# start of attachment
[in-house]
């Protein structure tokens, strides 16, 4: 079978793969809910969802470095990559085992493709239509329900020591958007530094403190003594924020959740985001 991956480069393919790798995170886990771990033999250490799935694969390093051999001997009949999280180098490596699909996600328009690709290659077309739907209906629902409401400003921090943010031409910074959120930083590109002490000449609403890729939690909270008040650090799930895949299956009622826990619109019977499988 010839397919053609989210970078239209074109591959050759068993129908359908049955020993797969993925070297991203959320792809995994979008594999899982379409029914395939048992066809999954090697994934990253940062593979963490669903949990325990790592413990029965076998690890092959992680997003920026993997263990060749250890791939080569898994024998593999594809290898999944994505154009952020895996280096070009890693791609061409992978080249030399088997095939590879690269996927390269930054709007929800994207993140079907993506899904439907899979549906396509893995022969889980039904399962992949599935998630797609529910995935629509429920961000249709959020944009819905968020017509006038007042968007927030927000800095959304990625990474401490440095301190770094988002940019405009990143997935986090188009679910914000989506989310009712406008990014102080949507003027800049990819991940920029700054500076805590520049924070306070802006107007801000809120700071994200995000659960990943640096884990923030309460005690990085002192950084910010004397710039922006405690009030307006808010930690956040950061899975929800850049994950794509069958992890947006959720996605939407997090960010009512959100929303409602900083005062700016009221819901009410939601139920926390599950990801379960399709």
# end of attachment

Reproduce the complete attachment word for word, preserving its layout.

[in-house]
């Protein structure tokens, strides 16, 4: 079978793969809910969802470095990559085992493709239509329900020591958007530094403190003594924020959740985001 991956480069393919790798995170886990771990033999250490799935694969390093051999001997009949999280180098490596699909996600328009690709290659077309739907209906629902409401400003921090943010031409910074959120930083590109002490000449609403890729939690909270008040650090799930895949299956009622826990619109019977499988 010839397919053609989210970078239209074109591959050759068993129908359908049955020993797969993925070297991203959320792809995994979008594999899982379409029914395939048992066809999954090697994934990253940062593979963490669903949990325990790592413990029965076998690890092959992680997003920026993997263990060749250890791939080569898994024998593999594809290898999944994505154009952020895996280096070009890693791609061409992978080249030399088997095939590879690269996927390269930054709007929800994207993140079907993506899904439907899979549906396509893995022969889980039904399962992949599935998630797609529910995935629509429920961000249709959020944009819905968020017509006038007042968007927030927000800095959304990625990474401490440095301190770094988002940019405009990143997935986090188009679910914000989506989310009712406008990014102080949507003027800049990819991940920029700054500076805590520049924070306070802006107007801000809120700071994200995000659960990943640096884990923030309460005690990085002192950084910010004397710039922006405690009030307006808010930690956040950061899975929800850049994950794509069958992890947006959720996605939407997090960010009512959100929303409602900083005062700016009221819901009410939601139920926390599950990801379960399709």